Sorry this is four days into the posting – Imara Jones at Colorlines published a fair rundown on why shutting down the government impacts people of color disproportionately. I think it’s an important read.
As the parts of the government affected by the shutdown disproportionately impact economic opportunity programs for the working poor, historically marginalized communities are likely to the feel the effects of a shutdown acutely as time goes on.
What’s particularly distressing about the shuttering of the government is that it comes at a time when unemployment remains in the double digits for blacks and Latinos. As the Center for American Progress points out, federal, state and local governments since 2008 have eliminated 750,000 public sector jobs. Given unionization and strong anti-discriminatory hiring practices, people of color are more likely to have jobs in the public sector. This is particularly true for African-Americans, and it’s why joblessness remains so stubborn in communities of color.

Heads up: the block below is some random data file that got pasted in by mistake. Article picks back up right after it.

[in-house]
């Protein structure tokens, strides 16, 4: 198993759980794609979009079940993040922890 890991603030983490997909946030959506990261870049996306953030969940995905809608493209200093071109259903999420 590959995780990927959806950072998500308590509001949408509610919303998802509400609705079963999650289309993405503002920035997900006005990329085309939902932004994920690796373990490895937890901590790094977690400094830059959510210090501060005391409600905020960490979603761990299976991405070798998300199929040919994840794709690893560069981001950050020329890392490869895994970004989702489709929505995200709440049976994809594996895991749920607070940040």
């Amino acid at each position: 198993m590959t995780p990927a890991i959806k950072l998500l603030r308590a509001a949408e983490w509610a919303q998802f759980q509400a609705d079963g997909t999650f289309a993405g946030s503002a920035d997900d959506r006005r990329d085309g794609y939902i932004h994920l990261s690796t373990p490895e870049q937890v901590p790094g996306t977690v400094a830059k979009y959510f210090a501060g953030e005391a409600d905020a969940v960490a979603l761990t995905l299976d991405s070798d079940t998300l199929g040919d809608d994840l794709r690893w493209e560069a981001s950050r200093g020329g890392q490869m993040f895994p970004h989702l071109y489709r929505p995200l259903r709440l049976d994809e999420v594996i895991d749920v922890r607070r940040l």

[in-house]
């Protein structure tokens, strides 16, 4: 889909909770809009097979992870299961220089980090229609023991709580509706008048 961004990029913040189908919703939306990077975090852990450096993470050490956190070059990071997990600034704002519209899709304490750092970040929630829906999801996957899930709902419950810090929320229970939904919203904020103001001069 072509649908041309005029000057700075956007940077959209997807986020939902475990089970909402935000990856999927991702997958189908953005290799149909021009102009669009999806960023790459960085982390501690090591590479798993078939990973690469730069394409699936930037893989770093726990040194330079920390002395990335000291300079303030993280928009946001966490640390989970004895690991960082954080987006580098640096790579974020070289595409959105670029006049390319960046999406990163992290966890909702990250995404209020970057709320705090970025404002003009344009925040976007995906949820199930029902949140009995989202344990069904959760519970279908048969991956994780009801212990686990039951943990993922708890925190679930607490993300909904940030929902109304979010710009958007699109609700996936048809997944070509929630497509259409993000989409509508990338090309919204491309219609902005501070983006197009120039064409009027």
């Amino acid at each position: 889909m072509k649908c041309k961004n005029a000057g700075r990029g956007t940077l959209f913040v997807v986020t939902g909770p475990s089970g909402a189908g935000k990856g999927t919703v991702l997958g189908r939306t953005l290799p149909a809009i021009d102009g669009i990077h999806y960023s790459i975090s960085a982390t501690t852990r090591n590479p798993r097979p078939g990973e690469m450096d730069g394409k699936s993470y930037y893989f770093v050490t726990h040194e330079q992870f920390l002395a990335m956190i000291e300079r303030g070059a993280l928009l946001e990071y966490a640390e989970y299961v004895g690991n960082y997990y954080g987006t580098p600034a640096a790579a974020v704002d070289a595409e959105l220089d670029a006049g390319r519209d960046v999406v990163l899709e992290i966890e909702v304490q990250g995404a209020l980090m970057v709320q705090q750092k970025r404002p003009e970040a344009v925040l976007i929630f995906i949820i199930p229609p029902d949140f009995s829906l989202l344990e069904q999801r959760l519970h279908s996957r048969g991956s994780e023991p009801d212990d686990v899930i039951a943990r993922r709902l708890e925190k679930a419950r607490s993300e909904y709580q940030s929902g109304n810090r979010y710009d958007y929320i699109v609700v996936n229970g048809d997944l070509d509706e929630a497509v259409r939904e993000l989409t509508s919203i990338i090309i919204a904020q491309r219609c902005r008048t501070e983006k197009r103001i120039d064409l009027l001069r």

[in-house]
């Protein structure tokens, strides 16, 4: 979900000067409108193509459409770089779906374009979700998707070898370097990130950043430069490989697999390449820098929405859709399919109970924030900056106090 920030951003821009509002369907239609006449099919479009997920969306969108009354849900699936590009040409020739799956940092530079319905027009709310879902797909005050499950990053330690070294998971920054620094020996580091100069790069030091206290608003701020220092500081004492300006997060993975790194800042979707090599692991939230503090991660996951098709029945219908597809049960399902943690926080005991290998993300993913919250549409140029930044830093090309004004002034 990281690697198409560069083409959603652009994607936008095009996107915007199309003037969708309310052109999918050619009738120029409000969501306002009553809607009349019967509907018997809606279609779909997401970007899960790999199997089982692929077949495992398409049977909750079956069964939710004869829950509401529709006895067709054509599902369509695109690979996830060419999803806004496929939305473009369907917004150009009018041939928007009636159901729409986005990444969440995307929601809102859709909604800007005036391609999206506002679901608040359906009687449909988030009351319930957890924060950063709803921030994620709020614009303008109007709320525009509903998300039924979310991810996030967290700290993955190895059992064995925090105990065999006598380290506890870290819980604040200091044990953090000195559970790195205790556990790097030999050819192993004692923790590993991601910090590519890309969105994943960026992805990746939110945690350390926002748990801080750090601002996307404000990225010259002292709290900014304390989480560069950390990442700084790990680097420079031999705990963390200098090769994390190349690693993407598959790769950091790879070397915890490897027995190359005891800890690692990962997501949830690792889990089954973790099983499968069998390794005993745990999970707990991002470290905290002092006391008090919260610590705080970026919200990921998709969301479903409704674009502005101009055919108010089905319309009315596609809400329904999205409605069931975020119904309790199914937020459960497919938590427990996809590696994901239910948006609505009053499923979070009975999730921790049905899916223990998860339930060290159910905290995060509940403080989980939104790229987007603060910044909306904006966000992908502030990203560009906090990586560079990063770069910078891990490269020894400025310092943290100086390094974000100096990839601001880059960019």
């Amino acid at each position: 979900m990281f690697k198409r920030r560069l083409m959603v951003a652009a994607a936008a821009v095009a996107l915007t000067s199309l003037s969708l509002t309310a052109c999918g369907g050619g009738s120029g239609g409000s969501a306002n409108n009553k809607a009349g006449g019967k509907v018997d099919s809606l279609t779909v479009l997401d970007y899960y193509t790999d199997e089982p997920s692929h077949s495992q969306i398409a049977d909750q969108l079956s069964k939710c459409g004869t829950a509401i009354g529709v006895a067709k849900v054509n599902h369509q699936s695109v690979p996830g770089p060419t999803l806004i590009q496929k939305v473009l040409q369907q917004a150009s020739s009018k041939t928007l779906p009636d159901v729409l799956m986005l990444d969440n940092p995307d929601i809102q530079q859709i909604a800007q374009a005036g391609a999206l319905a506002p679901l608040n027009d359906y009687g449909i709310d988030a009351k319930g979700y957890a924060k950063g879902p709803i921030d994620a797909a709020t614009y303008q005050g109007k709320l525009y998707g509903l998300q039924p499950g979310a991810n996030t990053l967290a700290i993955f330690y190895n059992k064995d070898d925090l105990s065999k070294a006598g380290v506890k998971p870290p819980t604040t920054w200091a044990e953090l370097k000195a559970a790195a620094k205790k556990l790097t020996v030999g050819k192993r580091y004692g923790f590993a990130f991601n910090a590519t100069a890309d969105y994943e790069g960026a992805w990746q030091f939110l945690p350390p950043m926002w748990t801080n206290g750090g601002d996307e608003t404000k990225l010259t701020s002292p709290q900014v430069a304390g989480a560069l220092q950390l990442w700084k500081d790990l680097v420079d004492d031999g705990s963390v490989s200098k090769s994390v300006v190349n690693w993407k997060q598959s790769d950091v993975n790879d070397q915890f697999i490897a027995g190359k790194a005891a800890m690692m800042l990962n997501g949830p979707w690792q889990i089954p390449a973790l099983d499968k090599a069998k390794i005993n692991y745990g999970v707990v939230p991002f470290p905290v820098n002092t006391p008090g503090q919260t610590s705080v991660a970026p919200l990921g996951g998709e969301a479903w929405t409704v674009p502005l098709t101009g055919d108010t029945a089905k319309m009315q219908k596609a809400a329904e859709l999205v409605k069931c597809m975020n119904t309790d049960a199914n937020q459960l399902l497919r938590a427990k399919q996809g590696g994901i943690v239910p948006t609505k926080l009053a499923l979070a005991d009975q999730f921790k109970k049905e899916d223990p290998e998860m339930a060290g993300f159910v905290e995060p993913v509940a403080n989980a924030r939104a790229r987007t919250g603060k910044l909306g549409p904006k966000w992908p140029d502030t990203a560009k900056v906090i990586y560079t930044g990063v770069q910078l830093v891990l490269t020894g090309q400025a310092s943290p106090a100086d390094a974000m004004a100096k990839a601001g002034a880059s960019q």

The truth is that people of color represent a larger proportion of the federal workforce than the workforce overall. According to the Washington Post, 35 percent of federal workers are non-White versus 30 percent of all workers. This means that a shutdown will only add to the economic woes and employment worries in communities of color.
Equally important, Joan Walsh’s piece at Salon on the Shutdown and GOP race-baiting:
On the day the Affordable Care Act takes effect, the U.S. government is shut down, and it may be permanently broken. You’ll read lots of explanations for the dysfunction, but the simple truth is this: It’s the culmination of 50 years of evolving yet consistent Republican strategy to depict government as the enemy, an oppressor that works primarily as the protector of and provider for African-Americans, to the detriment of everyone else. The fact that everything came apart under our first African-American president wasn’t an accident, it was probably inevitable.